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January 2012

Why a Mid-morning Snack Could Derail Your Clients' Weight-loss Efforts

 

snack

When it comes to losing weight, it’s generally the culmination of numerous small actions—such as taking the stairs instead of the elevator, or choosing nonfat over whole milk—that end up making the biggest difference. Unfortunately, the reverse also appears to be true. New research suggests that something as benign as a mid-morning snack may hamper even the most dedicated dieter’s efforts.

A recent study published in the Journal of the American Dietetic Association compared the dietary habits of 123 overweight-to-obese postmenopausal women, ages 50 to 75, who were randomly assigned to a diet-alone intervention or a diet-plus-exercise program. Both groups followed the same dietary goals of consuming 1,200 to 2,000 calories per day (depending on starting weight), with less than 30 percent of calories coming from fat. The second group also performed 45 minutes of moderate-to-vigorous exercise, five days per week.

The women were followed for one year and researchers discovered that those who avoided snacking after eating a healthy breakfast lost 11 percent of their body weight, while those who consumed a mid-morning snack (defined as any food or drink) lost an average of 7 percent of total body weight.

Researchers (and most nutrition experts) don’t believe snacking is inherently bad, and can, in fact, be an important tool for warding off hunger that can lead to poor choices. However, according to lead researcher Anne McTiernan, M.D., Ph.D., a member of the Hutchinson Center’s Public Health Science Division, “Mid-morning snacking…might be a reflection of recreational or mindless eating habits rather than eating to satisfy true hunger.”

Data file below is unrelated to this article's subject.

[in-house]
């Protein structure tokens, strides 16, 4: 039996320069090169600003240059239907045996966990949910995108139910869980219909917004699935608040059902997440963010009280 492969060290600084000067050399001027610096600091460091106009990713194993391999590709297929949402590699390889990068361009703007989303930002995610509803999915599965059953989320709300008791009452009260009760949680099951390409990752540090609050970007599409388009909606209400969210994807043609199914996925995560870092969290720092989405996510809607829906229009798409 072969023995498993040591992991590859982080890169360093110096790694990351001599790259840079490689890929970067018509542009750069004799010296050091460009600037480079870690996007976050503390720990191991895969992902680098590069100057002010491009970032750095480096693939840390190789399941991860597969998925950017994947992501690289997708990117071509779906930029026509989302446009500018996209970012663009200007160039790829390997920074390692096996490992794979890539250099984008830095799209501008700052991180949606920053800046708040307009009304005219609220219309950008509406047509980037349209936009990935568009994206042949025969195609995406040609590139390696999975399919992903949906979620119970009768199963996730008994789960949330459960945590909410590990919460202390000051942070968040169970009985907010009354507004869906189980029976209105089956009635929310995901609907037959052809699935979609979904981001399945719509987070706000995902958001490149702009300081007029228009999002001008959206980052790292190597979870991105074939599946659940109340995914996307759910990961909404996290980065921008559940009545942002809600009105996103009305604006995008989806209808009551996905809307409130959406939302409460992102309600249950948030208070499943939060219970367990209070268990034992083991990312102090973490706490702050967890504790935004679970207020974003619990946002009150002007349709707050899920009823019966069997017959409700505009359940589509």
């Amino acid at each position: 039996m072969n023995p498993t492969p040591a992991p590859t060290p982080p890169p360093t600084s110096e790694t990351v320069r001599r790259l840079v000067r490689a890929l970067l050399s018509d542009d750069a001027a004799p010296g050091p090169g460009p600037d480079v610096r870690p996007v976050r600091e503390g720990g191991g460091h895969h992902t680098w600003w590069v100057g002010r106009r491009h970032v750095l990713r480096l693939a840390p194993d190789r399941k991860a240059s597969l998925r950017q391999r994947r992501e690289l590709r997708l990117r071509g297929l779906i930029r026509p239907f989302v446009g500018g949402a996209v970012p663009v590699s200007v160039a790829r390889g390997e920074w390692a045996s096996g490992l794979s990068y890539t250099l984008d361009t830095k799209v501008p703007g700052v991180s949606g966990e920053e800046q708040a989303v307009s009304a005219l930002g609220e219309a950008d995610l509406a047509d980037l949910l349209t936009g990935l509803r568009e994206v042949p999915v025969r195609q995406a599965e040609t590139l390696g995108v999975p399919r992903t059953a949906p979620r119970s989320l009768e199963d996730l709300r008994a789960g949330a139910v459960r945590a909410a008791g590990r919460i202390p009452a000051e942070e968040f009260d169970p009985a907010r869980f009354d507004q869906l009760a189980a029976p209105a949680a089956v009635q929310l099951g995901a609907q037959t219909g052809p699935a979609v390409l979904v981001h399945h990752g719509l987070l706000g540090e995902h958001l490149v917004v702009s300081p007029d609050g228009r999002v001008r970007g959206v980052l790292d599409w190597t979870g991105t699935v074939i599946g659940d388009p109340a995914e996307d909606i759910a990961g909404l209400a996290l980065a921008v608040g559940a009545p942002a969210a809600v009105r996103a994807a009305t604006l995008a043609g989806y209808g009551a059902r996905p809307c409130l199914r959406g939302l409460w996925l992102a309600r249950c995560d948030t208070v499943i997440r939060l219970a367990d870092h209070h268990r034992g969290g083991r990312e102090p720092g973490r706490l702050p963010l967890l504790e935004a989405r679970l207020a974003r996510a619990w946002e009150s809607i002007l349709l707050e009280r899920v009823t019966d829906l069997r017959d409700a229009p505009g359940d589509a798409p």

In other words, not all snacking is bad, but it could slow down weight-loss efforts if it is done habitually or mindlessly rather than in response to true hunger. Interestingly, afternoon snackers ate more fruits and vegetables compared to the women who didn’t snack after lunch.

Rather than discourage your clients from snacking, instead urge them to follow the advice of most nutrition experts and choose nutrient-dense snacks that also include protein, such as low-fat yogurt, string cheese and small amounts of almonds or other nuts. And, based on this latest study, snacks should be timed according to hunger and not eaten too close to other meals, particularly in the morning.

Source: Kong, A. et al. (2011). Associations between snacking and weight loss and nutrient intake among postmenopausal overweight to obese women in a dietary weight-loss intervention. Journal of the American Dietetic Association, 111, 12, 1898−1903 DOI: 10.1016/j.jada.2011.09.012


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